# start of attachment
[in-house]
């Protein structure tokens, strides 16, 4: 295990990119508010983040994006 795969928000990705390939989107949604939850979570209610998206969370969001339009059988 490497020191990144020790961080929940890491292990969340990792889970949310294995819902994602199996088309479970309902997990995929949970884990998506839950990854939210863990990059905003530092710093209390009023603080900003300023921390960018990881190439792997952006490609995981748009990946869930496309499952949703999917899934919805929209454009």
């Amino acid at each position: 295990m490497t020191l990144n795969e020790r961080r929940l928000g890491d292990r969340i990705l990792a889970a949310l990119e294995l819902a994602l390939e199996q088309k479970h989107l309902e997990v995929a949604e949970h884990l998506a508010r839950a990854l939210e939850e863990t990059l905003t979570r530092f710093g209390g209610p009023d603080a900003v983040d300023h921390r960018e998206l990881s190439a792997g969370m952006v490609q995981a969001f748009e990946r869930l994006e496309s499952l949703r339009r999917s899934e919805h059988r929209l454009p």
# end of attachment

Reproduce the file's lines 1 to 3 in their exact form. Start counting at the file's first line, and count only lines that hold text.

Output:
[in-house]
């Protein structure tokens, strides 16, 4: 295990990119508010983040994006 795969928000990705390939989107949604939850979570209610998206969370969001339009059988 490497020191990144020790961080929940890491292990969340990792889970949310294995819902994602199996088309479970309902997990995929949970884990998506839950990854939210863990990059905003530092710093209390009023603080900003300023921390960018990881190439792997952006490609995981748009990946869930496309499952949703999917899934919805929209454009």
């Amino acid at each position: 295990m490497t020191l990144n795969e020790r961080r929940l928000g890491d292990r969340i990705l990792a889970a949310l990119e294995l819902a994602l390939e199996q088309k479970h989107l309902e997990v995929a949604e949970h884990l998506a508010r839950a990854l939210e939850e863990t990059l905003t979570r530092f710093g209390g209610p009023d603080a900003v983040d300023h921390r960018e998206l990881s190439a792997g969370m952006v490609q995981a969001f748009e990946r869930l994006e496309s499952l949703r339009r999917s899934e919805h059988r929209l454009p």